It seems sad, the need to deny what is right before our eyes: the intense, valuable, generative love that two men or two women can have for one another, exemplified so beautifully in this monumental thinker of the 19th century. And pathological to wish to go to such lengths to deny that such love can exist, that we’re willing to ignore the final burial wishes of Newman in order to erase evidence of his lifelong love for St. John.


butterfly said...

Bill, I thought what you had to say here about John Henry Newman and Amrose St. John was beautifully written. I commented on this on NCRcafe to the best of my ability, with the understanding that surely jumps out unmistakably if one has eyes to see.

Your comment says it all right here: "It seems sad, the need to deny what is right before our eyes: the intense, valuable, generative love that two men or two women can have for one another, exemplified so beautifully in this monumental thinker of the 19th century."

It is sad, Bill, that people want to deny love that is right in front of them and dig up and move graves to cover it up. These are the blind Jesus speaks of and to and says: "Woe to you scribes and Pharisees, hypocrites! You lay burdens on people but do not lift a finger to help them."

Keshalyi said...

This reminds me of the conversations people have had lately about Emily Dickinson's possible homosexual relationship with her sister-in-law - my gut instinct is not so much to say - what does it matter? Martha Hale Smith published a beautiful collection of the letters between the two a few years ago, and I finished them with the feeling that all this talk of who does things in the nude with whom sort of misses the point, and distracts from what matters - the two obviously loved each other with a depth that, physical or not, transcends the physical and enters the realm of the spiritual. So, why spend our time talking about whether they had sex or not? In many ways it demeans the question of passionate love itself. The real tragedy, I think, of controversies like these, is that we as a culture lose our ability to see love, passion, deep spiritual connection, as anything but a good driver to get into bed together. And that's sad. I suppose to paraphrase what Mr. Obama said last night about other related issues - I understand that in America, we can have honest disagreements about homosexuality, but can't we all agree to respect the wishes of two dead men that for reasons that are none of our darned business, wanted to be buried together?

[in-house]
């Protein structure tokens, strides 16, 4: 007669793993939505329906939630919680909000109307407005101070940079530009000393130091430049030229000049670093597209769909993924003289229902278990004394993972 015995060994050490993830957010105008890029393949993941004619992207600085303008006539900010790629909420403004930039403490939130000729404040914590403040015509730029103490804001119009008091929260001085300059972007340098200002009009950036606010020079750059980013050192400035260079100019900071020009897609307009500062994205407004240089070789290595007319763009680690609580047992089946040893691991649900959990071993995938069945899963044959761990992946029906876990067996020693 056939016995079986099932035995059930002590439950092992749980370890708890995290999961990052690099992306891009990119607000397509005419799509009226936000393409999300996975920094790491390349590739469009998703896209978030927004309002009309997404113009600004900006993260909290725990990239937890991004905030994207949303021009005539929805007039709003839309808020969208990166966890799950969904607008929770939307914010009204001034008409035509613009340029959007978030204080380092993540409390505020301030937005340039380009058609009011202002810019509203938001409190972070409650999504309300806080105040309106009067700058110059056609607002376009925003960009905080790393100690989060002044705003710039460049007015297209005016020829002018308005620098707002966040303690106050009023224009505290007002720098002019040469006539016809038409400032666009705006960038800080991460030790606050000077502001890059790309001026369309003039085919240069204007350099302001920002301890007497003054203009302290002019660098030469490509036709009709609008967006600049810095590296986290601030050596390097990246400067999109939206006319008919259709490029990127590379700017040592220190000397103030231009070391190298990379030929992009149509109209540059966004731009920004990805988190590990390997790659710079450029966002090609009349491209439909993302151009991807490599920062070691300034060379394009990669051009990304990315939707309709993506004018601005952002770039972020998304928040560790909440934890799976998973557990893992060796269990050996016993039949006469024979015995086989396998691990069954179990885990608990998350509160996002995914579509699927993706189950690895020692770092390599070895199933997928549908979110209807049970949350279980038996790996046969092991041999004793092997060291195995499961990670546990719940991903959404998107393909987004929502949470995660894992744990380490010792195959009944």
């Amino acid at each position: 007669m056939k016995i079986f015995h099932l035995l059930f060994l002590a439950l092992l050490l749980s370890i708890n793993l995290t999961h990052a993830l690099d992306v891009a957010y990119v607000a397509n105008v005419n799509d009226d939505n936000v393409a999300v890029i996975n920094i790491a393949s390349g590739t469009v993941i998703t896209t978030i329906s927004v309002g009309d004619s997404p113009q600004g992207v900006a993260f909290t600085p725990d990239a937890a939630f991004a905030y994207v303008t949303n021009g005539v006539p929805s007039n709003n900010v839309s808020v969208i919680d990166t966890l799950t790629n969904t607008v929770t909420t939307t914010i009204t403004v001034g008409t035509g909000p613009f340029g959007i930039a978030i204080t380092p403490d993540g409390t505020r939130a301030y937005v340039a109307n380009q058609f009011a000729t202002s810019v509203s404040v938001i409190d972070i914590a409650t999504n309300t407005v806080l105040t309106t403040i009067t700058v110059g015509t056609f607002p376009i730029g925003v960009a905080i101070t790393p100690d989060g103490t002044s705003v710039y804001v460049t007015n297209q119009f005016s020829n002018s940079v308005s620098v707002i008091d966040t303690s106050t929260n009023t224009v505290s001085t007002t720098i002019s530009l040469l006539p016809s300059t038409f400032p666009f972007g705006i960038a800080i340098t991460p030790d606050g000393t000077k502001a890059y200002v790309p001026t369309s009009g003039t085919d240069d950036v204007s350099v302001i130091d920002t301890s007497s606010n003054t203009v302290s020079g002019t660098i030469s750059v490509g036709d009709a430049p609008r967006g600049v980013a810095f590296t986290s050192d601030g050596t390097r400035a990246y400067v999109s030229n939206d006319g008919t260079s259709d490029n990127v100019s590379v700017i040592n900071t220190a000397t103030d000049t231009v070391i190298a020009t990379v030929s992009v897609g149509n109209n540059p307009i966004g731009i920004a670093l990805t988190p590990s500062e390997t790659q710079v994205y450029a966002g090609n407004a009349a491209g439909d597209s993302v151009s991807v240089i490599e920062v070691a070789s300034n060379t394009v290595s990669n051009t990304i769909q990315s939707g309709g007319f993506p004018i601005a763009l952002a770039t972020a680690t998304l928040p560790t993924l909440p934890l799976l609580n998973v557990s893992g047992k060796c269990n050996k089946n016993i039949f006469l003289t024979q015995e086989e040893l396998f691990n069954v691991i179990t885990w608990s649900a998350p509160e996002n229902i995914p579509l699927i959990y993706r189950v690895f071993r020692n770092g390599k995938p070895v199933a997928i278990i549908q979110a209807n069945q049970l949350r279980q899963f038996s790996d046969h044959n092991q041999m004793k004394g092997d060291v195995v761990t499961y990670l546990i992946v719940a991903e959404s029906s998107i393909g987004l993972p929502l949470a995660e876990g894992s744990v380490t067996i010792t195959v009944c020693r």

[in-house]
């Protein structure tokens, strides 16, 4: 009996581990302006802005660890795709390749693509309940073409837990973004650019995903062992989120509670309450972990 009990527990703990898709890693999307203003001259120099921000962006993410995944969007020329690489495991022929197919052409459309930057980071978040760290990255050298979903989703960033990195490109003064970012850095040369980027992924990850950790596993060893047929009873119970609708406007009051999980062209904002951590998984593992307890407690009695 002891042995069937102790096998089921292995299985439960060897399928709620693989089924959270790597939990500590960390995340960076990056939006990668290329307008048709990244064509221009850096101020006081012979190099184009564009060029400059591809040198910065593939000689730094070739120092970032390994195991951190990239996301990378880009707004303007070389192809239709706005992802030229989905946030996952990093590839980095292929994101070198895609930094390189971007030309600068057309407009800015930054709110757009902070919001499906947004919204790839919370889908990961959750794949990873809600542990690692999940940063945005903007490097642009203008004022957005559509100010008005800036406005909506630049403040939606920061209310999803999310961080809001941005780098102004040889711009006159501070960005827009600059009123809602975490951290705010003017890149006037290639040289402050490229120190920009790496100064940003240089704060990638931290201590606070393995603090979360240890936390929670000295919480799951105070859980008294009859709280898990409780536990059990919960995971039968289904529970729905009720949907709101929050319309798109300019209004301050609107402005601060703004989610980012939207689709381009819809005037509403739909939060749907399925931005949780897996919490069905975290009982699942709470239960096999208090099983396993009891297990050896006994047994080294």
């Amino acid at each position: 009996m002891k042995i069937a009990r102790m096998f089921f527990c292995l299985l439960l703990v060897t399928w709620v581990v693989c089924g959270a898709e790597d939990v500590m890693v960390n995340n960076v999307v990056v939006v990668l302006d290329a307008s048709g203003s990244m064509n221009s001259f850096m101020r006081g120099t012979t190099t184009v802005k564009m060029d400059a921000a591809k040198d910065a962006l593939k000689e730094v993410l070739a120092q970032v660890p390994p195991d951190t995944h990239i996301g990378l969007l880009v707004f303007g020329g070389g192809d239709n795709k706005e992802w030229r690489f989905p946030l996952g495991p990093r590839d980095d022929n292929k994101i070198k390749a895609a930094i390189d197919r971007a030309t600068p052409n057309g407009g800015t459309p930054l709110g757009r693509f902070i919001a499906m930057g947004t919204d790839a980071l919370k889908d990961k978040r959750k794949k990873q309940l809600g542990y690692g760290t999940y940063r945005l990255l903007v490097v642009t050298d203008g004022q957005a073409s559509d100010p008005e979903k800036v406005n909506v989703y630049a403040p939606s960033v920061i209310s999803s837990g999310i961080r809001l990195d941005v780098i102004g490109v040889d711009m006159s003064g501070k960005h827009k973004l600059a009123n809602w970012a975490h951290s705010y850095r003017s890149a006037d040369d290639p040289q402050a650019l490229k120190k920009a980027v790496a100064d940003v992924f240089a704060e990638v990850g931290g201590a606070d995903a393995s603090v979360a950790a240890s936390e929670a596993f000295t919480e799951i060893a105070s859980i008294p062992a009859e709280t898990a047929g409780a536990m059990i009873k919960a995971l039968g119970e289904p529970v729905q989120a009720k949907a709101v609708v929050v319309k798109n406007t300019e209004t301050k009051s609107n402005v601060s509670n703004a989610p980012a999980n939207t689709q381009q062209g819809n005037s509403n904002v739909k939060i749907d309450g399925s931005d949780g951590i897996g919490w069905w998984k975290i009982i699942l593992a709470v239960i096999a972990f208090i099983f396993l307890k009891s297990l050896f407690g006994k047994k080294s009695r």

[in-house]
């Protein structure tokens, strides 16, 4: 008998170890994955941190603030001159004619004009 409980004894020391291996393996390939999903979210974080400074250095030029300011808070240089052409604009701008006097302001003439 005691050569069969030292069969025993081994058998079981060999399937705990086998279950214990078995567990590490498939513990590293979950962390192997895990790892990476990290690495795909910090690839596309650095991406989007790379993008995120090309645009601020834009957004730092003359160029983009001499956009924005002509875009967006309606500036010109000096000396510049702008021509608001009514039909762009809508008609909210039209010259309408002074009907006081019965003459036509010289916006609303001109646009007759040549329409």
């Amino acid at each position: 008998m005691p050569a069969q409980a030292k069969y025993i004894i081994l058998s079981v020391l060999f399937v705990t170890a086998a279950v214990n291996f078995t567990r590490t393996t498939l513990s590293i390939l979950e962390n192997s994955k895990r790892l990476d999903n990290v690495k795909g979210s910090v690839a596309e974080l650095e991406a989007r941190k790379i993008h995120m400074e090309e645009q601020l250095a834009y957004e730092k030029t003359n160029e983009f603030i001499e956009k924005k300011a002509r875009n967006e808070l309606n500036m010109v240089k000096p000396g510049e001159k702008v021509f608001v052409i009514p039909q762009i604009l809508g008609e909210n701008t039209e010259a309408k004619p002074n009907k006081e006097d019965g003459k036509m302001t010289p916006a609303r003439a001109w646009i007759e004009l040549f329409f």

William D. Lindsey said...

Butterly, great comments. I really appreciate your thoughtful reading of my post.

That denial of the love right in front of our eyes is always amazing to me, Butterfly. A friend of mine told me a few years ago about her family reunion in NC.

When the whole clan was gathered, my friend's sister announced, "Aren't we fortunate we don't have a single gay or lesbian in our whole family?"

And, my friend says, there sat the daughter of the woman making the announcement, with her partner of many years, rolling her eyes. Because the daughter has never come out to her mother, the mother still can't see what's right there in front of her to see.

People--some people, that is--seem to have a problem with the idea of gay love. As long as it's sex we're talking about, they don't get so perturbed.

But talk about gay men or gay women living lives of love that might model love to the human community as much as straight love does, and they get uncomfortable.